amount, such as when a or b changes by at least one pixel. This would give a considerable speedup. We could

also allow the user to change some of the constants, like the length of the pendulum or the damping factor. And

a more accurate result can be obtained by using the RK4 method. We can do this by replacing the first line of the

while loop with the following code:

s1 = v

t1 = f(y,v)

85

s2 = v+h/2*s1

t2 = f(y+h/2*s1, v+h/2*t1)

s3 = v+h/2*s2

t3 = f(y+h/2*s2, v+h/2*t2)

s4 = v+h*s3

t4 = f(y+h*s3, v+h*t3)

v = v + h*(t1+2*t2+2*t3+t4)/6

y = y + h*(s1+2*s2+2*s3+s4)/6

Many other physical systems can be simulated in this way, by identifying all the forces on an object to find the

equation of motion, then numerically solving that equation and plotting the results.

6.6

A multistep method is one that, instead of just working off of (t n , yn ), uses earlier points, like (t n1 , yn1 ),

(t n2 , yn2 ), etc. For example, here is a second-order method called the Adams-Bashforth two-step method (AB2):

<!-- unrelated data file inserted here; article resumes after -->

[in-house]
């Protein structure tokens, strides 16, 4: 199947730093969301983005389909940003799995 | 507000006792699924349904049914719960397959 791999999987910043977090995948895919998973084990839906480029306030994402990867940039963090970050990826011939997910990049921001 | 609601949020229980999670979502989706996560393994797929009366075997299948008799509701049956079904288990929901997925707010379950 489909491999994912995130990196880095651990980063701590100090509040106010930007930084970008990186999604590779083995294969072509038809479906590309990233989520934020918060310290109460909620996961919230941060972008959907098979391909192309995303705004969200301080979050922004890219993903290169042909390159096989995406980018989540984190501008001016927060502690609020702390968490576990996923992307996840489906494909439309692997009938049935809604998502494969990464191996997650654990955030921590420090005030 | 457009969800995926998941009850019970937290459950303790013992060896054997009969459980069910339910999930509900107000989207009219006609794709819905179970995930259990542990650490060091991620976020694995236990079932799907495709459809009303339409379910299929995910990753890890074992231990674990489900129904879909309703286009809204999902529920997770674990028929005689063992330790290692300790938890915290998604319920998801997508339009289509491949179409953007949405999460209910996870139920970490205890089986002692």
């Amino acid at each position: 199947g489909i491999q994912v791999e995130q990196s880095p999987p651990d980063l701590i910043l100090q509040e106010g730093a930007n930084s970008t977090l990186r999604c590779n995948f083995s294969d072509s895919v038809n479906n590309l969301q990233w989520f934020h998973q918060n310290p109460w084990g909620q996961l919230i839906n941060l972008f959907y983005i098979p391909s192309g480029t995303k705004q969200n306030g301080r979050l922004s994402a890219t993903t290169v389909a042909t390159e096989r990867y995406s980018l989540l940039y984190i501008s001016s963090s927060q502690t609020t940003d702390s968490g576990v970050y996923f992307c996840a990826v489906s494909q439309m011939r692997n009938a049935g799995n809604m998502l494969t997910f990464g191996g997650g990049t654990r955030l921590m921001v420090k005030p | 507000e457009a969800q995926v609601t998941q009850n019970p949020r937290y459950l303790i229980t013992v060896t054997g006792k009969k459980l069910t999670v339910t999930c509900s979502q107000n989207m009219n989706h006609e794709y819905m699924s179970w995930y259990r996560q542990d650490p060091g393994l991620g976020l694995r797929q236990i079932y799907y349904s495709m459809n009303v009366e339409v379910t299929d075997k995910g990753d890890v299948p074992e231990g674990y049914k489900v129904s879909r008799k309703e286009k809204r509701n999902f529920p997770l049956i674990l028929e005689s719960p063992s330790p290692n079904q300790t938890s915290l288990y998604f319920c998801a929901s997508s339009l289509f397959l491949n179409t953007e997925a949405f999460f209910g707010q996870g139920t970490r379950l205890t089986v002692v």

t n+1 = t n + h

s1 = f (t n1 , yn1 )

s2 = f (t n , yn )

yn+1 = yn + h

3s2 s1

2

The method uses a kind of weighted average of the slopes at (t n , yn ) and (t n1 , yn1 ). Average isnt really the best

term to use here. Its more like we are primarily relying on the slope at (t n , yn ) and correcting it slightly with the

slope at (t n1 , yn1 ).1

AB2 is an order 2 method. The good thing about this method is that we compute f (t n , yn ) to get yn+1 and we use

it again when we compute yn+2 . So at each step, we only have one new function evaluation. This is in contrast

two the other order 2 methods weve seen thus far, like the midpoint and explicit trapezoid methods, that require

two new function evaluations at each step. On the other hand, AB2 is relying on a slope that is farther from the

current point than those that the midpoint and trapezoid methods use, so it is not quite as accurate.2

One thing to note about AB2 is that it requires multiple values to get started, namely (t 0 , y0 ), and (t 1 , y1 ). The

first point is the initial condition, and we can get the second point using something else, like the midpoint method.